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Malaysia Economic Growth Slows In Q1

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Malaysia's economic growth eased sharply in the first quarter as measures taken to contain the spread of the coronavirus, or Covid-19, pandemic weighed on exports and domestic growth, data from Bank Negara Malaysia showed Wednesday.

Gross domestic product grew 0.7 percent on a yearly basis, much slower than the 3.6 percent rise in the fourth quarter of 2019 but confounding expectations for a decline of 1.5 percent.

On a quarter-on-quarter basis, the economy shrank 2.0 percent in the first quarter after rising 0.6 percent in the preceding period.

The expenditure-side breakdown showed that household spending growth eased to 6.7 percent, while government spending growth improved to 5 percent. Gross fixed capital formation fell 4.6 percent.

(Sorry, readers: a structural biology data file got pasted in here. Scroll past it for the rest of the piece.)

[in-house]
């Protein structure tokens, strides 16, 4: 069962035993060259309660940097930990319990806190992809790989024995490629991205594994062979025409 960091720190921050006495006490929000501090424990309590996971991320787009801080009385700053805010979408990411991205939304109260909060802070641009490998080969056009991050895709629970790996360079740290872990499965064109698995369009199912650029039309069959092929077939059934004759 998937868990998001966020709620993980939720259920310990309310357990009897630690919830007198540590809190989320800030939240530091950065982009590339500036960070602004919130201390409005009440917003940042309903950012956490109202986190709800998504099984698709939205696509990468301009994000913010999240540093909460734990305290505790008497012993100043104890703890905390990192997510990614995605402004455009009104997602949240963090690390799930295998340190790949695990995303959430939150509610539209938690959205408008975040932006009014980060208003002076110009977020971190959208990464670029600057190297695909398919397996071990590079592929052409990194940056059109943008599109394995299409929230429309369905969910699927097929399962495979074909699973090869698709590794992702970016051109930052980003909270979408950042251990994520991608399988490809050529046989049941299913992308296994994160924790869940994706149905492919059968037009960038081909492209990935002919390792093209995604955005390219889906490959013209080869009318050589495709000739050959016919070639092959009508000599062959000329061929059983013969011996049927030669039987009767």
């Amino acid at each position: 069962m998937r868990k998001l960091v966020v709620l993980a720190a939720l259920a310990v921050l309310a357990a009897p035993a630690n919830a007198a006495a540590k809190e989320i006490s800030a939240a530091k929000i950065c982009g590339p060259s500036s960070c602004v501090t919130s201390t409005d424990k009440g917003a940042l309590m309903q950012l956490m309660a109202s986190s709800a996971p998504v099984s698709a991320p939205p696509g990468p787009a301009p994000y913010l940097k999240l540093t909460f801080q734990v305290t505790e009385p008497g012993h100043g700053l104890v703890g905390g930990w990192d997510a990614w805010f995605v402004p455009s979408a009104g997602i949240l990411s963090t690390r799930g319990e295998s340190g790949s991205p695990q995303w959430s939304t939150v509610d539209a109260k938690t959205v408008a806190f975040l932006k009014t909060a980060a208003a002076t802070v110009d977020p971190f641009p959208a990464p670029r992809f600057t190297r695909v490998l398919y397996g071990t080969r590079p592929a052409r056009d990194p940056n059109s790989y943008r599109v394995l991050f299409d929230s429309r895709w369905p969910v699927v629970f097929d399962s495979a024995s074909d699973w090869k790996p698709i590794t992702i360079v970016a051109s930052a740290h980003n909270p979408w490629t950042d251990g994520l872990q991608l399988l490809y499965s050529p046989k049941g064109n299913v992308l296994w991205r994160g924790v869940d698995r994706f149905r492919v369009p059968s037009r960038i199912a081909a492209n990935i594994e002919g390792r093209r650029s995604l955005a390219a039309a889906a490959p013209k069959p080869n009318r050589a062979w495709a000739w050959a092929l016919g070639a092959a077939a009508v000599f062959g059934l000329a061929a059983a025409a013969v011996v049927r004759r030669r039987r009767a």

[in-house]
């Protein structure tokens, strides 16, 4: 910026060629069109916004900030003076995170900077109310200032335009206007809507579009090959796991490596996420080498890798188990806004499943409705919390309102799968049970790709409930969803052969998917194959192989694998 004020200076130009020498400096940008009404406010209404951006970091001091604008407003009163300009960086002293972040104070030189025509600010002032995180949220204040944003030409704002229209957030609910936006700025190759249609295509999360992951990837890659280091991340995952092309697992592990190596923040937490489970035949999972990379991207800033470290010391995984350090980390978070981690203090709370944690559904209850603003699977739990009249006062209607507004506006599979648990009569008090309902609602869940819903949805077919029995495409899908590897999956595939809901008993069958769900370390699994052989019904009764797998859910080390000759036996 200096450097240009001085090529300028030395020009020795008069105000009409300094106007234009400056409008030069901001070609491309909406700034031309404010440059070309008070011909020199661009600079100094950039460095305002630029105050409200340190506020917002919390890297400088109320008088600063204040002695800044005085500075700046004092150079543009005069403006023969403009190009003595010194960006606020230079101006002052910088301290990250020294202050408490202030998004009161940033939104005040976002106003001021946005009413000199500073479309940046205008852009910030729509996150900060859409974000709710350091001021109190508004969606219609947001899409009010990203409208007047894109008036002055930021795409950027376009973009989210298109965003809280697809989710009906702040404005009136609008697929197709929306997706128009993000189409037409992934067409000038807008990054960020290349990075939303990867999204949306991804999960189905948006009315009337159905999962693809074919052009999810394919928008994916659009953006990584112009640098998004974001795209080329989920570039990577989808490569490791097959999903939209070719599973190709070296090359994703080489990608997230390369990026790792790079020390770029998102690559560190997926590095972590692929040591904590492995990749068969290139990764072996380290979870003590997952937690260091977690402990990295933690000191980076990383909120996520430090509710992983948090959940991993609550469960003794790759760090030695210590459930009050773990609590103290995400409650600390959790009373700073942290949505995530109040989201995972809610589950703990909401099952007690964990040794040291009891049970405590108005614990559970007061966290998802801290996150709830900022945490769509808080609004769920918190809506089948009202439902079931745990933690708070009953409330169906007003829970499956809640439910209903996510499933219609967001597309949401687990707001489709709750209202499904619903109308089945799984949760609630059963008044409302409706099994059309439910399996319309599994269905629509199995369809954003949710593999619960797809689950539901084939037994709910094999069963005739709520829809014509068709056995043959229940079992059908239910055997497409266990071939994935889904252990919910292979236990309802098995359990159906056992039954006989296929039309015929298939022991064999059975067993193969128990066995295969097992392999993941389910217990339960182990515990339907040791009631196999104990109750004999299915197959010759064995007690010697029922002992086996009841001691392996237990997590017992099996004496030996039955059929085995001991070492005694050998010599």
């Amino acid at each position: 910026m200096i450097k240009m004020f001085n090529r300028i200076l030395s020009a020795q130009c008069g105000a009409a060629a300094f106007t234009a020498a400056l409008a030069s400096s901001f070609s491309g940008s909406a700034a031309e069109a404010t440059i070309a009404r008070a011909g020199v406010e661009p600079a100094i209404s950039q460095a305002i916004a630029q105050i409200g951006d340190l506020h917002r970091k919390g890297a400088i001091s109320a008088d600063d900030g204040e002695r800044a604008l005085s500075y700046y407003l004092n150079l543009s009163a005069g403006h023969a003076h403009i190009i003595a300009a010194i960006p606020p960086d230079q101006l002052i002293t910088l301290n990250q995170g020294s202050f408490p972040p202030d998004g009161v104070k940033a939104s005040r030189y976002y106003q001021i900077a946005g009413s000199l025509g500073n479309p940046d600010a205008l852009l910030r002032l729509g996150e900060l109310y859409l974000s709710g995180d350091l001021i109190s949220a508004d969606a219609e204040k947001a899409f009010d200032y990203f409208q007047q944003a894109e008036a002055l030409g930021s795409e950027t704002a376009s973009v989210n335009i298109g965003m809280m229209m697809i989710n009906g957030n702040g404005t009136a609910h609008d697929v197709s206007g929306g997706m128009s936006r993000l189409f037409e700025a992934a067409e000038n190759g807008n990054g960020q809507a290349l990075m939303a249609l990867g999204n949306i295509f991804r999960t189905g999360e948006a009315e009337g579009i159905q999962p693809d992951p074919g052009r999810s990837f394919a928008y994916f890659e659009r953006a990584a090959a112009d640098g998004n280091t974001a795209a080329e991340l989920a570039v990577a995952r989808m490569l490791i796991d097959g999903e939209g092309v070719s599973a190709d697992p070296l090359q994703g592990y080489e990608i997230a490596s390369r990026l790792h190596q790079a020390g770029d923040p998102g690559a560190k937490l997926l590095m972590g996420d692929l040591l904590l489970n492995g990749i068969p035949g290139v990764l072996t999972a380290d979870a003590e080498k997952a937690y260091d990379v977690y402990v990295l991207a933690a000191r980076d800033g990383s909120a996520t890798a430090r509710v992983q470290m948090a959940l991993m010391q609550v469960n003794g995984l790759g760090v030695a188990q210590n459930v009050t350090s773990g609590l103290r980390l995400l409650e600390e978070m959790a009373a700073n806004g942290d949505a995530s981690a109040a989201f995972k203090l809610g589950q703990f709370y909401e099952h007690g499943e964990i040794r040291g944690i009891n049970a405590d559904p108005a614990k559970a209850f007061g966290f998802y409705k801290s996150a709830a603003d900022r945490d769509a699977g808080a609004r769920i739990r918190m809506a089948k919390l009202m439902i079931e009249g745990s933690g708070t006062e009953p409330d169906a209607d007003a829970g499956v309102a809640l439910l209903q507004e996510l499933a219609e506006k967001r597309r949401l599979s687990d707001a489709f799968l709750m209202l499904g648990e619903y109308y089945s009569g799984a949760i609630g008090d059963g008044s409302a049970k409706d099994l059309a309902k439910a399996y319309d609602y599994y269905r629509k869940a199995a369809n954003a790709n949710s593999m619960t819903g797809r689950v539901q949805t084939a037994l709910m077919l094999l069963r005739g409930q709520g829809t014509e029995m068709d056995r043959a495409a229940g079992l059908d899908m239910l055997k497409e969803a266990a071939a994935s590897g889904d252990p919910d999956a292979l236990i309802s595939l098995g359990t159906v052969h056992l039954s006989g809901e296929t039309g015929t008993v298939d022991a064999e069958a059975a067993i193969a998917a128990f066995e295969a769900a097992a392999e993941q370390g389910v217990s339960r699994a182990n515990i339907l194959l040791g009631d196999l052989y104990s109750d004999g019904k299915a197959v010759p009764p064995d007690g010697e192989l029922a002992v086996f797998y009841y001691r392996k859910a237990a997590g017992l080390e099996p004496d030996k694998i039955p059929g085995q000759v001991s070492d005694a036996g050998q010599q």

Exports and imports were down 7.1 percent and 2.5 percent, respectively.

The economy is forecast to contract in the second quarter but to gradually improve in the second half of 2020 driven by fiscal and monetary measures. A positive recovery is expected in 2021, in line with global growth, the bank said.

Alex Holmes, an economist at Capital Economics, said GDP figures were slightly better than expected but will provide little comfort, with the economy set to contract much more sharply this quarter as depressed domestic demand and an extremely weak external environment weigh on activity.

The economy is set to see more pain ahead as broader control measures to contain coronavirus will remain in place until June 9, Prakash Sakpal, an ING economist said. This means a virtually entire quarter of significantly sub-normal economic activity.

In the first quarter, headline inflation remained at a moderate 0.9 percent. Average headline inflation in 2020 is likely to turn negative, due mainly to projections of substantially lower global oil prices, the bank said.

Another report from the central bank showed that the current account surplus increased to MYR 9.5 billion from MYR 7.5 billion in the fourth quarter, driven by surplus in goods trade and the smaller deficit in primary income.

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